How I Produce Good, Commercial Head Shots!

by William Lulow

It seems that many people would love to shoot “head shots” these days. But what’s the difference between a head shot and a portrait? Aren’t they pretty much the same thing? You are just shooting the person’s head-and-shoulders, right?

Well, not exactly! As I have explained before, head shots have a certain purpose! They should show the person off in the best possible light! (Pun intended). Head shots should be designed to “sell” the person to whatever audience he or she wants. Therefore, they need to show the person’s face. The lighting has to provide full light to the face.  If it’s for an actor, the head shot also needs to look like the person actually looks! Otherwise, the casting director will not waste her time. So, this type of head shot needs to be updated regularly. But, an actor’s head shot should also attempt to say something about her in addition to showing off her photogenic qualities. The right expression or attitude is important here. But the lighting should be generally “high key” (informational and bright – not moody or dark). It should also include some hair and makeup treatment!

If the head shot is for a publication or even social media, it should be more like a portrait in that it should attempt to elicit a response from the viewer such as: “I’d like to find out more about this person,” or “I’d like to read his book!” This head shot can have much more “mood” to it. Here’s my portrait of Ira Levin, the author of “Rosemary’s Baby:”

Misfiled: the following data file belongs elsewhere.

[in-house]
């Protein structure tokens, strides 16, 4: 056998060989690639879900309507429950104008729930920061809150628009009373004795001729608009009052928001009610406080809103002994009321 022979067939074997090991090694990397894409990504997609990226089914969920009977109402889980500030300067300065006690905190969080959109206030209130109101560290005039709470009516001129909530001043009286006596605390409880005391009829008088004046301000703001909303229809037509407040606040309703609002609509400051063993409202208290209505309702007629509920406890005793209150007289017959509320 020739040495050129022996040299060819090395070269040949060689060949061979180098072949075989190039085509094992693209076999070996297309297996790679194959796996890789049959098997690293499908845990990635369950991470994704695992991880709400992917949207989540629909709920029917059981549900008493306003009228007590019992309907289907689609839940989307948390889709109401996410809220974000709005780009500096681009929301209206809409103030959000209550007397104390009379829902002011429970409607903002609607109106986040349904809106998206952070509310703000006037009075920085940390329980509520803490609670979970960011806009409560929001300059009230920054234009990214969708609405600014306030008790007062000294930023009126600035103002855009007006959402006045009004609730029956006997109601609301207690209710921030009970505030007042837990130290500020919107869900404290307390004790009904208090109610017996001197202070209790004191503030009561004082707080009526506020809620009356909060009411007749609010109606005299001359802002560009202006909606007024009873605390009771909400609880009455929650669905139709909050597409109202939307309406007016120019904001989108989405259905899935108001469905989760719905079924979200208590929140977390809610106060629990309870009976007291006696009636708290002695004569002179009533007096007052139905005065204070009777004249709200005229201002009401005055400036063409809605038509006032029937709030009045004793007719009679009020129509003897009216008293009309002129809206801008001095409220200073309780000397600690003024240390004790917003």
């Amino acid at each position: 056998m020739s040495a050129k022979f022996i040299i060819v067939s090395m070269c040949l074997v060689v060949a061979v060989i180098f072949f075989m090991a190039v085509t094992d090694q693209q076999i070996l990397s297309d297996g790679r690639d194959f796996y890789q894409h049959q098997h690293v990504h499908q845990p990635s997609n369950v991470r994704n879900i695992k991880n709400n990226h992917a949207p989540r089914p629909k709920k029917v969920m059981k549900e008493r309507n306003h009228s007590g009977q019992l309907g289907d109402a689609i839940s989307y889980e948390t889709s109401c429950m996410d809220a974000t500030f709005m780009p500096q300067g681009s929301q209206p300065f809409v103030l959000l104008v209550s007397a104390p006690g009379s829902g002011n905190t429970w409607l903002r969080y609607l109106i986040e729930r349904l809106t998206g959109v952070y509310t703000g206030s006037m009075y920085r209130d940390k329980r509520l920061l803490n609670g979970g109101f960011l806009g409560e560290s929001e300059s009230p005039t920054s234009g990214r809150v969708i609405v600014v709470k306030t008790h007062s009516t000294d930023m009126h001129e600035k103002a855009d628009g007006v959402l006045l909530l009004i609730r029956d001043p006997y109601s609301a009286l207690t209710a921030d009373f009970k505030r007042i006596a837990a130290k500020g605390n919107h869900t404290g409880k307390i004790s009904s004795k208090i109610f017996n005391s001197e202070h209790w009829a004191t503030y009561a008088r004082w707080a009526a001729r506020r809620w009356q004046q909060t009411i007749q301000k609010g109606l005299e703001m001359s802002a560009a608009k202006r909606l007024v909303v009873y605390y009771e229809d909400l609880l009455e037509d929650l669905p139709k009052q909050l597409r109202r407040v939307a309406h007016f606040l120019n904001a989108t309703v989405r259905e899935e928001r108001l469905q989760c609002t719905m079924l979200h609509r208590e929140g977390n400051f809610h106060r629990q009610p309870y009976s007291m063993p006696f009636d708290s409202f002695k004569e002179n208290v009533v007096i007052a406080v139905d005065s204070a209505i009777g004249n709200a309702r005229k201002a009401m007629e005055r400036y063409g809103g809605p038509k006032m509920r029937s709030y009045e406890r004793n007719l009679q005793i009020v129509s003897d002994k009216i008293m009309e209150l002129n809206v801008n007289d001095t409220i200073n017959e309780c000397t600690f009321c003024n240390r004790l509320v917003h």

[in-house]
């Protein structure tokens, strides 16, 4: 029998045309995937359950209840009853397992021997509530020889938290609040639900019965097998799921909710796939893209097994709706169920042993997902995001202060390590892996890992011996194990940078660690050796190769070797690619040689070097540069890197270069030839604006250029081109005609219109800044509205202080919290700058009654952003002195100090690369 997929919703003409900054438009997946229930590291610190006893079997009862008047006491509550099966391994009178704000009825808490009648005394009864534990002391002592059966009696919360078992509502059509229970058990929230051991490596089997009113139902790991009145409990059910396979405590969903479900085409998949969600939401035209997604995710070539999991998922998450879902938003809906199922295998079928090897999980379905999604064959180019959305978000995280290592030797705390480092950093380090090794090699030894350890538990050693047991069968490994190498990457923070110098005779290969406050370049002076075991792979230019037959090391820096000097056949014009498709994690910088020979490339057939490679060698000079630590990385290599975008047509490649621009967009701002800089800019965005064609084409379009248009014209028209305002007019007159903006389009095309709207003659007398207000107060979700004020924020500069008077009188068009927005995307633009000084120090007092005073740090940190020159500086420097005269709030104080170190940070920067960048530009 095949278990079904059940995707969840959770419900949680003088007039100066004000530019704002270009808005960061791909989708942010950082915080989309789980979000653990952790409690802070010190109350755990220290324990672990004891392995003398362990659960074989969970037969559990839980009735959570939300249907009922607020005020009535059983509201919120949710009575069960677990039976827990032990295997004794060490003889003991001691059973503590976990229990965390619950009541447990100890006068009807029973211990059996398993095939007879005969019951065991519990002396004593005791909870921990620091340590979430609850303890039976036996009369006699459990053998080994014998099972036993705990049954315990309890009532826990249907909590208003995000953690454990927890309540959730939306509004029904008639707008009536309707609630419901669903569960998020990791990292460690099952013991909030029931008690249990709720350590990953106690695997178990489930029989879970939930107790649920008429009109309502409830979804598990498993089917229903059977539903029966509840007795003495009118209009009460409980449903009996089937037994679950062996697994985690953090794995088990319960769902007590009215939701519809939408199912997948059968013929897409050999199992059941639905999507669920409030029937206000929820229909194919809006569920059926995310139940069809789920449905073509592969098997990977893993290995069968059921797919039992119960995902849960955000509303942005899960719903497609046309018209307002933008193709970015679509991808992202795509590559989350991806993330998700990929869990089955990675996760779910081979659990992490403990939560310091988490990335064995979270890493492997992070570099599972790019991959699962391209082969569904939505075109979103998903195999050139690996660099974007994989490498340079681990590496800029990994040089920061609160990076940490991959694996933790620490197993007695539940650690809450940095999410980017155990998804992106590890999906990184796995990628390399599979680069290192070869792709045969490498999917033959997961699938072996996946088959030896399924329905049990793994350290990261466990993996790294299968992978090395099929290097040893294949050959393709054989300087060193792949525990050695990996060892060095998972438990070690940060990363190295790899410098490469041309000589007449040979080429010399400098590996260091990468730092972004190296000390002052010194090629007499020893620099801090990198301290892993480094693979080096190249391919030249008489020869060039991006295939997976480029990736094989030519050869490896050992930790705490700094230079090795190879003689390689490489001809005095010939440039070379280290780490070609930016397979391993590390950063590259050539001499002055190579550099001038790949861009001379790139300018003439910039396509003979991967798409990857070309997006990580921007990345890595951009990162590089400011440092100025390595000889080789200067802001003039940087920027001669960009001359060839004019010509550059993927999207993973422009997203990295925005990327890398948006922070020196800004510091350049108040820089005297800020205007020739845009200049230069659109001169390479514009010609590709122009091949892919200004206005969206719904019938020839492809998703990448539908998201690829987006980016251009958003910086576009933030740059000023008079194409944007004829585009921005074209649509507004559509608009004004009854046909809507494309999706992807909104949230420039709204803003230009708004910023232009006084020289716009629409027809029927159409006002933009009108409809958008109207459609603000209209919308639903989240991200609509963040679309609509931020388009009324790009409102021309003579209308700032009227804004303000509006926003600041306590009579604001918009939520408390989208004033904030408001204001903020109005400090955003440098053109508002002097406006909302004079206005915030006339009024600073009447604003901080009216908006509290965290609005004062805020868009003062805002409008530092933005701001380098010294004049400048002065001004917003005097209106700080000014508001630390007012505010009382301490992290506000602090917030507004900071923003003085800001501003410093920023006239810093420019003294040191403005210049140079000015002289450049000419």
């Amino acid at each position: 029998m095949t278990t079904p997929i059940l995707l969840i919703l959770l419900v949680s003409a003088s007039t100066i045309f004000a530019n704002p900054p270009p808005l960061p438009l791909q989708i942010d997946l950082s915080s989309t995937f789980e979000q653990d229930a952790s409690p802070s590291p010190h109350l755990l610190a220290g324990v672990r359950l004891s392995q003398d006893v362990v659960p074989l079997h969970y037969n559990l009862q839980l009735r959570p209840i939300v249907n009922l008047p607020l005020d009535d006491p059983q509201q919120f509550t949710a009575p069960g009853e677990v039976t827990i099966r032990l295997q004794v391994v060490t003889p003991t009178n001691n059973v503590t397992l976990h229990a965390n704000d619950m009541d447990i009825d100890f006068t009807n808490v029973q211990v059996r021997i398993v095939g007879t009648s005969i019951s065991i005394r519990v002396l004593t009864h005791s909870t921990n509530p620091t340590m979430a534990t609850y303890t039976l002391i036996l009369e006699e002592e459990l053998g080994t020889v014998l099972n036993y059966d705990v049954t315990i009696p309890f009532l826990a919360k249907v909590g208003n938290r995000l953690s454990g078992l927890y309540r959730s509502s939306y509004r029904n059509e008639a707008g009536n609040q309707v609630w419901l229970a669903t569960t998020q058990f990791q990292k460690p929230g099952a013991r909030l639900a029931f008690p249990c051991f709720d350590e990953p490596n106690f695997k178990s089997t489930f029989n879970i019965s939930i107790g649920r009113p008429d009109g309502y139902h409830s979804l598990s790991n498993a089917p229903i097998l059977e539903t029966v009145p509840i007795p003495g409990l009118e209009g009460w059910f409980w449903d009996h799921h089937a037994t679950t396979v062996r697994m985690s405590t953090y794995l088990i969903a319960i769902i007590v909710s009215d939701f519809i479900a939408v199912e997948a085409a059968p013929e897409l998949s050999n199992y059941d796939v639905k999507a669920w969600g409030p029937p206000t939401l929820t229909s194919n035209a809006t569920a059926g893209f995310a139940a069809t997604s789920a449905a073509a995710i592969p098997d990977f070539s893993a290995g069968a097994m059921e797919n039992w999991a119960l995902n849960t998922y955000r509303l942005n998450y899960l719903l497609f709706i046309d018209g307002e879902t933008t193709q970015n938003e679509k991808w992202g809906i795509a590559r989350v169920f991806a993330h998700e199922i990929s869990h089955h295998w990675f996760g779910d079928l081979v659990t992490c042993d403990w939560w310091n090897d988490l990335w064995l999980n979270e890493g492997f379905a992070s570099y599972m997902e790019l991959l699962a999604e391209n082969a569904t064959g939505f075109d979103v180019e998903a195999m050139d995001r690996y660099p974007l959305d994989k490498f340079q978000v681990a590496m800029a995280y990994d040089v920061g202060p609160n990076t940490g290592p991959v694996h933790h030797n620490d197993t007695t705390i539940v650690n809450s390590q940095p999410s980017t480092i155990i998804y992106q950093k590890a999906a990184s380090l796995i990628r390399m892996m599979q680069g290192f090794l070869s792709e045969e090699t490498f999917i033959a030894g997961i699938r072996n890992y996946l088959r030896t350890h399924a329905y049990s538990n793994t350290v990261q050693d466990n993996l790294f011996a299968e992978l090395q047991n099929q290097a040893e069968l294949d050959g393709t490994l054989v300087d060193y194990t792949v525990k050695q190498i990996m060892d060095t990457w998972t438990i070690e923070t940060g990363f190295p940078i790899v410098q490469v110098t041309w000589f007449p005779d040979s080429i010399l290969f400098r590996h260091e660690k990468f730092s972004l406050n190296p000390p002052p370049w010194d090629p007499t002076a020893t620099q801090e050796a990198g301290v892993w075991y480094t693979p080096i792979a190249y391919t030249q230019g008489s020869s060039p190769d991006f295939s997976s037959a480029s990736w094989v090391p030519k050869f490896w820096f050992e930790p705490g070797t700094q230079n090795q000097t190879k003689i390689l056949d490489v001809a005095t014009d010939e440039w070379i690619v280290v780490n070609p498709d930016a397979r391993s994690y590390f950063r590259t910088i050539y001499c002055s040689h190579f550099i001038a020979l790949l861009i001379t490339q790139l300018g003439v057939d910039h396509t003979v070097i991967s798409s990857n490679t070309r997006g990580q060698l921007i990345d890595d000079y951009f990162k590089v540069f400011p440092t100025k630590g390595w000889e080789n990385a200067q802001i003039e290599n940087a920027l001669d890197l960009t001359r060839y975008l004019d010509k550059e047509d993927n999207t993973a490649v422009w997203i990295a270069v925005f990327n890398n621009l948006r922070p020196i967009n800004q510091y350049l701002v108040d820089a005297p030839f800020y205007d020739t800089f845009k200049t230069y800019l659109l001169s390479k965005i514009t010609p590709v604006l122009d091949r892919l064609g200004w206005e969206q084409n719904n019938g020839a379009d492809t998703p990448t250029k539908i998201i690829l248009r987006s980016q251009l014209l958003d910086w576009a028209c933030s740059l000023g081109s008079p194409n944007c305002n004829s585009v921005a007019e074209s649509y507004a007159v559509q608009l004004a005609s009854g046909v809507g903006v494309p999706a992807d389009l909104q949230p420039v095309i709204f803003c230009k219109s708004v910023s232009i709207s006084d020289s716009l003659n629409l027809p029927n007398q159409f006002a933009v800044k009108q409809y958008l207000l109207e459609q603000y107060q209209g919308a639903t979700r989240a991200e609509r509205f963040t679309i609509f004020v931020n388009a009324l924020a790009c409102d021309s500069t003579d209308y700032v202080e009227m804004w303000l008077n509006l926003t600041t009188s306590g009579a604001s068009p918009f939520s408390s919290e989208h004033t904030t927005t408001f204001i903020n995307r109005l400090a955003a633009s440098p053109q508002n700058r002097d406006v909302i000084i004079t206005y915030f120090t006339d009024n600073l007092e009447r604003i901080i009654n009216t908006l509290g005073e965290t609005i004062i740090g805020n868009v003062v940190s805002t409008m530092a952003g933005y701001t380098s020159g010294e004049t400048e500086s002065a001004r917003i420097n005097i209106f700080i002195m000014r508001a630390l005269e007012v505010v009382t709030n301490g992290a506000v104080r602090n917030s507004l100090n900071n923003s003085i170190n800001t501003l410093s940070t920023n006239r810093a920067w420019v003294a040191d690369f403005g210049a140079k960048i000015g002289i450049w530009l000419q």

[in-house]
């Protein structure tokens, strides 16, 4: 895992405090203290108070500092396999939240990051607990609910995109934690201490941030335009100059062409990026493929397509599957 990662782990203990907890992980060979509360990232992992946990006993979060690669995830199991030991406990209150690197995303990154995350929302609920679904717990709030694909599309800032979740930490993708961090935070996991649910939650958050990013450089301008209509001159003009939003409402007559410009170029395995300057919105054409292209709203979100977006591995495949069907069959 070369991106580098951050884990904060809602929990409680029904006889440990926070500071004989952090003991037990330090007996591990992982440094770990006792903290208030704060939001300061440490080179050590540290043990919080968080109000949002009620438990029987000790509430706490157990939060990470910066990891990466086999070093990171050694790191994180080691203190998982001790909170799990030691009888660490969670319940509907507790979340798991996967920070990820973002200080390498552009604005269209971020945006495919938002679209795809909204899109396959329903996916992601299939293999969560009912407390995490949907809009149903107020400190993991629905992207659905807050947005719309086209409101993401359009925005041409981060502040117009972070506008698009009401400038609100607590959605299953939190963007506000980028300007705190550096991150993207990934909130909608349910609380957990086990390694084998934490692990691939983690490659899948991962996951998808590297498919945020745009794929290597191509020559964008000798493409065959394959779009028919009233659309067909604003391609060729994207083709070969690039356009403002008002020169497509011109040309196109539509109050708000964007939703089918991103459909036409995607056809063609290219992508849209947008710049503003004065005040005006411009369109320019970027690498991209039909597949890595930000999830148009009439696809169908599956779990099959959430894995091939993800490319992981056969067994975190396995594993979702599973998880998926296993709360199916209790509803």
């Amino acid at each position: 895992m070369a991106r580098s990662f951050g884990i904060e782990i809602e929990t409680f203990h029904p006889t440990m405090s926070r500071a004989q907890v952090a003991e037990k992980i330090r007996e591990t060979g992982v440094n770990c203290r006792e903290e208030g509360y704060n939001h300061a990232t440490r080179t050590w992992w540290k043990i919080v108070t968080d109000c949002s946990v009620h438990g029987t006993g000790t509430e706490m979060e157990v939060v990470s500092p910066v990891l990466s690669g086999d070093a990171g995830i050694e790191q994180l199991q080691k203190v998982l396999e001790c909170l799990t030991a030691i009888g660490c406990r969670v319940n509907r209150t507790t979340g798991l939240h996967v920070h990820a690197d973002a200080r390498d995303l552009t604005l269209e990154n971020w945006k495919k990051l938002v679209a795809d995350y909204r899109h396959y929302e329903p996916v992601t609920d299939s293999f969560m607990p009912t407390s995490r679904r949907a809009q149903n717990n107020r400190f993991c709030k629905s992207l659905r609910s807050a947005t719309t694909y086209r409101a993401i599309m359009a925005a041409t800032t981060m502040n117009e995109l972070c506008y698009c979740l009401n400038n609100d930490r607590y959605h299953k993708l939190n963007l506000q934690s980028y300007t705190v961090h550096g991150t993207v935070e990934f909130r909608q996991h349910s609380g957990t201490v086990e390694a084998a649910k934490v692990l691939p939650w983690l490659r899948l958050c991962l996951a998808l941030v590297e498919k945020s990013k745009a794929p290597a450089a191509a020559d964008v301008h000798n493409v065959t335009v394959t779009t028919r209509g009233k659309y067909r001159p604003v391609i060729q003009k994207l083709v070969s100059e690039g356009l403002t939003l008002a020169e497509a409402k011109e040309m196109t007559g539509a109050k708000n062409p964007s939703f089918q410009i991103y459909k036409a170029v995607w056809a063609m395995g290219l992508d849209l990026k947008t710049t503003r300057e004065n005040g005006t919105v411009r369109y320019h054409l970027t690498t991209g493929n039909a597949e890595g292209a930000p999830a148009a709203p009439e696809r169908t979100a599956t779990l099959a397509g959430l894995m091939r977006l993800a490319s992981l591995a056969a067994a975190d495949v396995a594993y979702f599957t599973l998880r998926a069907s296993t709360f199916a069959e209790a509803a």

This portrait is in keeping with the overall, macabre, tones of Mr. Levin’s work in general and it was very successful! It is not necessarily a good “head shot” because it doesn’t really show the person’s full face. And, there is probably too much shadow to give a good representation of the face. But it conveys a certain sense of who Mr. Levin was.

Here’s more of a lighter, but serious, head shot for the social media and/or press releases. It shows the individual as an interesting/interested person and highlights some of his photogenic features:

There are some shadows, but the picture is still informational in nature.

When I do a head shot, I first try to get a sense of the person’s facial features and how they show up with my lighting. I begin with a standard setup of mainlight, fill-in and one or two accent lights. Then, once the person begins the sitting, I look for various effects based on the person’s “look.” I am particularly concerned with how the light shows the person’s face. Once I find what I consider a good “lighting,” I then try to concentrate on making the whole image consistent with the look that the subject and I have created. In both portraits and head shots, I always try to involve the person as much as possible. If it’s a head shot, the subject needs to be happy with the results. If it’s a portrait, the ultimate judge of the success of the image may not always be the subject. In the case of a publishing company, the art director or editor is usually the final judge of the picture, so she is the one who needs to be happy with the image.

This is my normal beginning arrangement:

I finally decided to delete the low fill-in light and to move my main umbrella more to the middle. It produced this final shot:

This is a head shot with some interesting elements to it. First, the face is totally lit, but it also has two accent lights which add a bit of “pop” to it. Kodak used to say, in its portrait manuals, that hands really shouldn’t be in the picture, but I have found it useful to include them at times. It kind of serves as a prop in this picture. Second, the expression is serious, but has a certain “something” in the eyes that conveys confidence and stability.